Looking back, one of the most exciting prospects about working from home was the ability to live it large: Have the heating on to the exact temperature you like, your favorite television show or music droning on in the background, and enjoy a mid-day shower after your run without the awkwardness of a communal office dressing room.
But fast forward to today and many of these little luxuries are too costly for the average remote worker.
Not only that, but even the basics like heating is becoming unaffordable as the cost of living spirals.
Remote workers and freelancers are so worried about the rising costs related to working from home, that they’re actually searching for alternative work locations to save money.
According to a study of 1,000 remote workers by Sky Connect, 87% are concerned about the impact working from home is having on their energy bills.
This was heightened last month when much of Europe and the U.S. experienced brutal blizzards and dangerously cold weather, with 78% of respondents describing working through such conditions as “uncomfortable”.
Left with the option to work uncomfortably in a cold home or spend more than they can afford on heating, nearly half of those surveyed said that they’ve felt forced to find an alternate working location. As such, they resorted to working in the likes of a local cafe, pub, or library at least once a week.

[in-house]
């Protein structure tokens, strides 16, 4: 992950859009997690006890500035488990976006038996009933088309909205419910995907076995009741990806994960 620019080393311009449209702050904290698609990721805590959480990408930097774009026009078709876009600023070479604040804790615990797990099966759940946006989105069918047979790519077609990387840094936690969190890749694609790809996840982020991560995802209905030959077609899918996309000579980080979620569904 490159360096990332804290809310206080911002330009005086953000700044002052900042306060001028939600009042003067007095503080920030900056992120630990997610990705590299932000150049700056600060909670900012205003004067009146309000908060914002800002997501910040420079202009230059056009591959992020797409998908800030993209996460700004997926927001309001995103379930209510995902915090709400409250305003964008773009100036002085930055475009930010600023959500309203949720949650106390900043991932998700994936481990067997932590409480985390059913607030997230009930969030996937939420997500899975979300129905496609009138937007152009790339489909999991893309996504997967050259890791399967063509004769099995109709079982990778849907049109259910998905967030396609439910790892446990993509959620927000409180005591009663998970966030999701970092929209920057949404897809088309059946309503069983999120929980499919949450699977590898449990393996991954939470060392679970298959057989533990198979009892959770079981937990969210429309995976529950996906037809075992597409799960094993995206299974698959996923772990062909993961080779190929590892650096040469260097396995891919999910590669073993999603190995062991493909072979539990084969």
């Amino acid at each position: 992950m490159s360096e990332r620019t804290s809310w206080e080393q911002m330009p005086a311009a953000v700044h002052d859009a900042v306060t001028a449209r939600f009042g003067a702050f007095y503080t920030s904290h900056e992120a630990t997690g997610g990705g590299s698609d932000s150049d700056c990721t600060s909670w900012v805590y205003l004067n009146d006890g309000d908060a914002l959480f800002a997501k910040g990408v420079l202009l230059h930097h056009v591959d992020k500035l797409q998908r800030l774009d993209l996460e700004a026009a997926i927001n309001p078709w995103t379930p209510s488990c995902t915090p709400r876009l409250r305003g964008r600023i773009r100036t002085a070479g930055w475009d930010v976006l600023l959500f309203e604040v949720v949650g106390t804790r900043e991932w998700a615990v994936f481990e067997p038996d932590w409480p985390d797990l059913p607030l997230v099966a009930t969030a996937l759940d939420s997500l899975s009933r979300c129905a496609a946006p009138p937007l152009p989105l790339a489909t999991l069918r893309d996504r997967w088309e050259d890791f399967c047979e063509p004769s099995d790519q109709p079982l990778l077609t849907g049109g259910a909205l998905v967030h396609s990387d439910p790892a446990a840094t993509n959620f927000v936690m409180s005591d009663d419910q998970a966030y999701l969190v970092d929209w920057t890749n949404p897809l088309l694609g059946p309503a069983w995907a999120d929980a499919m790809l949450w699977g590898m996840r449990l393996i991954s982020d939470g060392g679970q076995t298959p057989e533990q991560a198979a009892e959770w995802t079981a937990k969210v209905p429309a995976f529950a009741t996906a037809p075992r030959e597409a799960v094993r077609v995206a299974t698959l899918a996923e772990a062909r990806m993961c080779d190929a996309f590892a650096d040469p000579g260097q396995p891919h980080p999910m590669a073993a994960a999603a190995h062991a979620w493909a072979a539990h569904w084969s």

The main reason for not working from home was to saving money on heating their homes, according to the survey, followed by saving money on energy bills.
The convenience of a local public space, also meant that workers could avoid spending money on commuting or forking out for a pricey co-working subscription, like WeWork—both of these costs, concerned around a third of respondents.
The only downside? Unreliable connectivity.
For remote workers, obviously, the ability to effectively do their job remotely is important—it’s why 70% of respondents said they don’t work outside of their home office more often.
“The cost-of-living crisis is a huge concern for consumers and small businesses alike. But for those spending the most time at home, increasing energy bills are understandably putting a strain on personal finances,” Stacey Hill, director of sales and operations at Sky Connect said.
“Whilst it’s great to see these workers supporting their local small businesses during an increasingly challenging time for hospitality, it’ll be important that SMEs create a working environment that keeps these more regular customers coming back,” she added.
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